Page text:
Navigating around a garden can also be what some people define movement to be, how to create journeys so you interact and move through the garden.  Paths are great elements for this but care must be taken with the dimensions of them and their exact purpose, adding a path as an afterthought can often look out of place.  

Incorporating plants that move gently in the breeze and give that extra vertical lift can really make them stand out from their more static counterparts.  Ornamental grasses are great for adding movement as their habits are quite different and there are some that offer good all year round interest of both foliage and seed heads which last right into winter.

Hits: 4152 0 Comments
0

Blog Categories

Tag Cloud

HTA sunflowers Monty Don Selfridges Roof Garden Stone Lane Gardens wild flowers Wildflowers Cosmos astrosanguineus autumn garden movement in the garden garden advice at home contemporary cottage garden Chelsea Physic Garden Futurescape ornamental grasses garden focal points gardening on tv timber rock gardens Nicki Jackson garden James Wong Malvern Hills Urban Heat Island Effect BBC Sophie Raworth March garden women and work award rococo Wisley Achillea spring bulbs saving water Rachel de Thame Horticulturalist form winner hard landscaping Berginia Horticultural acer Kelmarsh Hall Chelsea Flower Show roof gardens watering Coastal plants doddington hall Toby Buckland July garden Glasshouse grey water Decking RHS Chelsea plant pots Great British Garden Revival Birmingham Library HNC pests Floating Paradise Gardens of London Cambridge botanical garden pollinators Prince Harry legacy gift London Shrubs Crocus Trees herbaceous borders Jekka McVicar build Herb Ilex hosepipe Levens Hall garden design tip drought Taxus ha ha CorTen sweat peas Echinacea June garden Fleece December garden RHS Tatton Park Stoneleigh water feature water butt Charlie Dimmock Capability Brown garden design trends New York Highline water conservation Hosta Urban Heat Island elm Kew Gardens sorbus Moss Bank Park Herb garden herbs Briza maxima Greenhouse Highgrove Tom Hart-Dyke reclaimed materials Matt James Ashwood Nurseries Daffodils Hidcote Bamboo cyclamen snow Perennial RHS CorTen steel Carol Klein Spring shrubs patio traditional style surfaces bees hydroponic Laurel Berberis unity Gardeners World Cut flowers Winter shrubs productive garden November garden show gardens Alys Fowler kitchen garden Seed sowing John Massey Joseph Banks Joe Swift Absorb pollution bulb display birch GYO water September garden courtyard Horticulture spring garden alpines Garden Planning Chris Beardshaw stonemarket recycled materials October garden watering can composting Malvern Spring Show green spaces structure plants scented shrubs wildlife twitter poppies Alan Titchmarsh RHS Malvern house plants Phyllostachys nigra heatwave Kensington Roof Garden pollinating insects paving National Trust Euphorbia Acuba kerb-side appeal Geranium Lawrence Johnston bulbs Blue Daisy eco-friendly rainwater harvesting blue rosemary February garden planning your garden Cloches garden design basil gravel lawn care August garden pond career in horticulture winter garden summer garden deer grow your own National Gardening Week front garden sound in the garden colour in your garden Snowdrops April garden Joanna Lumley February Buxus garden room repetition topiary Mrs Loudon roof garden vertical garden RHS Hampton Court January garden edible garden show Events & Shows Lantra ash May garden Narcissus NSALG cottage gardens terracota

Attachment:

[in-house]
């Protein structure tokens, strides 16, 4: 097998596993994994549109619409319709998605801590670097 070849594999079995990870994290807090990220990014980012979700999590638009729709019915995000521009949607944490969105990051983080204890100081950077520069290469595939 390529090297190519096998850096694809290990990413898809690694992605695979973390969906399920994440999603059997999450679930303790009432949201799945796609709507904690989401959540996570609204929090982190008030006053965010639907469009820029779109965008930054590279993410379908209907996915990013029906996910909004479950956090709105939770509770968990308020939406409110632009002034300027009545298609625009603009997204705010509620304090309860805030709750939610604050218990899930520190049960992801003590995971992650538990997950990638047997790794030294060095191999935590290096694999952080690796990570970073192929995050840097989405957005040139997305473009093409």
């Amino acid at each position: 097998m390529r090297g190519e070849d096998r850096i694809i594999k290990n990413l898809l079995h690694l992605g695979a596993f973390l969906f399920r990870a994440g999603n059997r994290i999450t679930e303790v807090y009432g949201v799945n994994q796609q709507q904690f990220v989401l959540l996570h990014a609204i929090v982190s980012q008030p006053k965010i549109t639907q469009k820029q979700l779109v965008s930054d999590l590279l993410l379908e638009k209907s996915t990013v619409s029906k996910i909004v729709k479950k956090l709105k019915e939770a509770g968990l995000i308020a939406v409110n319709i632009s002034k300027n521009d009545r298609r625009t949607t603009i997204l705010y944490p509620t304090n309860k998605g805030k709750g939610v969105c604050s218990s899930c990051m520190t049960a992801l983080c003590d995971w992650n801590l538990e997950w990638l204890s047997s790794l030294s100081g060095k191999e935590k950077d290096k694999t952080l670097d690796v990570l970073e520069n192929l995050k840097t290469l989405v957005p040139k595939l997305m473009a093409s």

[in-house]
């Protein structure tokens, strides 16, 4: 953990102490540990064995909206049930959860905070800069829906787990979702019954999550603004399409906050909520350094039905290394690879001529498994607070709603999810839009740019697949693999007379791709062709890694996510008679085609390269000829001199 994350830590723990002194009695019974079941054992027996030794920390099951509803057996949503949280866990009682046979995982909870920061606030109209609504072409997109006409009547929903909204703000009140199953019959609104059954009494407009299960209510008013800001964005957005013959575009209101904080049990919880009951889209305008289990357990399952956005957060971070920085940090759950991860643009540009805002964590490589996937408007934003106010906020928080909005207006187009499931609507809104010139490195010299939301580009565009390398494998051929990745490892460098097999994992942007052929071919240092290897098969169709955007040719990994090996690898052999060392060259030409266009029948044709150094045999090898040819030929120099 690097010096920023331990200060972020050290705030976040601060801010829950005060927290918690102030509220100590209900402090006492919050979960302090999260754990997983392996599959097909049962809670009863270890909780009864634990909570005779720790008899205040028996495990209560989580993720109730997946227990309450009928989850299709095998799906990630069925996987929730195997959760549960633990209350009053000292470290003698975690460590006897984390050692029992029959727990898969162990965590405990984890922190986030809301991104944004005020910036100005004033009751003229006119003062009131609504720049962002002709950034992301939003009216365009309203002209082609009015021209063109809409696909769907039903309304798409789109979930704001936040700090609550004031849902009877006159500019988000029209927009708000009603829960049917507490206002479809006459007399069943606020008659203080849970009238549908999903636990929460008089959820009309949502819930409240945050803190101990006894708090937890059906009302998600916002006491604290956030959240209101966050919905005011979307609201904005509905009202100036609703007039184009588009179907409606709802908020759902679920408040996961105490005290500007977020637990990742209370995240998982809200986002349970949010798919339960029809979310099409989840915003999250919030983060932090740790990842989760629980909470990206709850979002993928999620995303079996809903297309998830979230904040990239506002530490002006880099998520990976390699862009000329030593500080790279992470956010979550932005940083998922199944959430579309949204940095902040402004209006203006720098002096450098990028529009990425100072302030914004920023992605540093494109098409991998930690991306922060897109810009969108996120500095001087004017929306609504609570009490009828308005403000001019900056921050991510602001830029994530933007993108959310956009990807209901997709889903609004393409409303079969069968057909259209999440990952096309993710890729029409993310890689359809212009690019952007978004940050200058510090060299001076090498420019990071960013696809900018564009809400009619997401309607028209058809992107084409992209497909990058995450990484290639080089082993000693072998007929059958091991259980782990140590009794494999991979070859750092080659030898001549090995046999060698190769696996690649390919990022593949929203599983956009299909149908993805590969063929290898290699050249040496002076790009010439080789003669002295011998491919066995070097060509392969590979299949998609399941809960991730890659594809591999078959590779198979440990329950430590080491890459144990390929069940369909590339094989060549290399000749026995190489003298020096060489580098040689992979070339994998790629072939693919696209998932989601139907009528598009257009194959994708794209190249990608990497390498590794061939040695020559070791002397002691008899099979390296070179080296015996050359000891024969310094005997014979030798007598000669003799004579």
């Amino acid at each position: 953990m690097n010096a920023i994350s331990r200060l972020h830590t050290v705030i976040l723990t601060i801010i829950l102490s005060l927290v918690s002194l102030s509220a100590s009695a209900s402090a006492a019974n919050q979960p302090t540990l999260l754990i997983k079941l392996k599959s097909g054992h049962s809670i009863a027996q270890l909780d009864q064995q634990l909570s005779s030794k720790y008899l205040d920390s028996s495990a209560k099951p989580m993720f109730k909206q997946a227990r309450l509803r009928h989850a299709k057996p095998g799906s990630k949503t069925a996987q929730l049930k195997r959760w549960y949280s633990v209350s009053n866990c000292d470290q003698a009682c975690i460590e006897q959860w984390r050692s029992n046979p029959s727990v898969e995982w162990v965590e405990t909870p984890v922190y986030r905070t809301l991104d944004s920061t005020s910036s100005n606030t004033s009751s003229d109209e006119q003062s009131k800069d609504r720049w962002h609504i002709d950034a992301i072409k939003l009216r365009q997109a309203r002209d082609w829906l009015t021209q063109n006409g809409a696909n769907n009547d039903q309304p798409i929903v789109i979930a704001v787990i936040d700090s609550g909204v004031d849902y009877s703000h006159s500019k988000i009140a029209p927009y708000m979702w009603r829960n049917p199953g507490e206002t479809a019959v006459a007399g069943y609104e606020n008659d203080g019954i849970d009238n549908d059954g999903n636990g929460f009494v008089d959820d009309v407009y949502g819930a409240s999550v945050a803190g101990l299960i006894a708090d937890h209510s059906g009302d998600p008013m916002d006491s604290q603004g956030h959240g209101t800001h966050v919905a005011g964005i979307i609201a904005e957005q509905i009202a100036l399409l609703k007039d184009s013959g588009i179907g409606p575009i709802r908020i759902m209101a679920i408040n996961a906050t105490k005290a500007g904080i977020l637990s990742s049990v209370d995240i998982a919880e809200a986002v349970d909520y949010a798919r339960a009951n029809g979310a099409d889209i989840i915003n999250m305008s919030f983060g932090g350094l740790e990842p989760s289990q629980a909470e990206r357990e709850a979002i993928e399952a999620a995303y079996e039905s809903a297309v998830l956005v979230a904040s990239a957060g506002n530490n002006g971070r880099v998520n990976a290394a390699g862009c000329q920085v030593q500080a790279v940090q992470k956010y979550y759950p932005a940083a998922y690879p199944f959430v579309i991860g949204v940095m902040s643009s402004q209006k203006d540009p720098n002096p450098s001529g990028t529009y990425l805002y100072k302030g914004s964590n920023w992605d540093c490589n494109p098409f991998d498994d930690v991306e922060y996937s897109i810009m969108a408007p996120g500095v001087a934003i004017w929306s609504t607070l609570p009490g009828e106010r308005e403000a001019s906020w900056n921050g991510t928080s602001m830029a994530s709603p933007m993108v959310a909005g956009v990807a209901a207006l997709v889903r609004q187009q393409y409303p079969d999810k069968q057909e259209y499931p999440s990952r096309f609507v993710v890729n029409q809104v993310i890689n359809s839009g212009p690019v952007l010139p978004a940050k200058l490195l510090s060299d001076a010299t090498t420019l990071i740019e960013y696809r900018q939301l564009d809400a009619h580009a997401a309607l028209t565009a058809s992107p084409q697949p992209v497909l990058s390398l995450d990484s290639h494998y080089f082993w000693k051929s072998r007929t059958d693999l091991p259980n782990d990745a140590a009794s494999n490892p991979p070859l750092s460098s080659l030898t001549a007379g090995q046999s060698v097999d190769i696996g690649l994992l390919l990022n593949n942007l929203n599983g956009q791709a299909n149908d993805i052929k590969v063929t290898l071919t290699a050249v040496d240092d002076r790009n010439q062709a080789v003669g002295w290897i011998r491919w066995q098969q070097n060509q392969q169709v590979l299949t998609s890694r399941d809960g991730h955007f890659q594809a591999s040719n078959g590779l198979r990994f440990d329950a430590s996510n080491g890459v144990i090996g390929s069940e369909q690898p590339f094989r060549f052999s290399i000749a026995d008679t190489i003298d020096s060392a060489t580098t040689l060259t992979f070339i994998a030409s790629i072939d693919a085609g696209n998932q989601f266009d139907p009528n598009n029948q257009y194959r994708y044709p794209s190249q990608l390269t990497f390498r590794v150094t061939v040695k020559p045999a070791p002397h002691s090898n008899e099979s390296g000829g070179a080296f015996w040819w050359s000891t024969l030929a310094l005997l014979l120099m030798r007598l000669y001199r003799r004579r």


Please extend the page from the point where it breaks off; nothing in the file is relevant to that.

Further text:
Welcome to Blue Daisy Blog



Our Promise

promiseWe work hard to keep our customers happy.  We work to a voluntary customer charter.

Peace of Mind

simplybusinessWe take our responsibilities seriously so we're insured through Simply Business.

Click on the logo for our Garden Design insurance details. For Gardening details see our gardening services page.

Proud Members Of...

landscapejuicen... The Landscape Juice Network where we interact with other professional gardeners, designers and landscapers.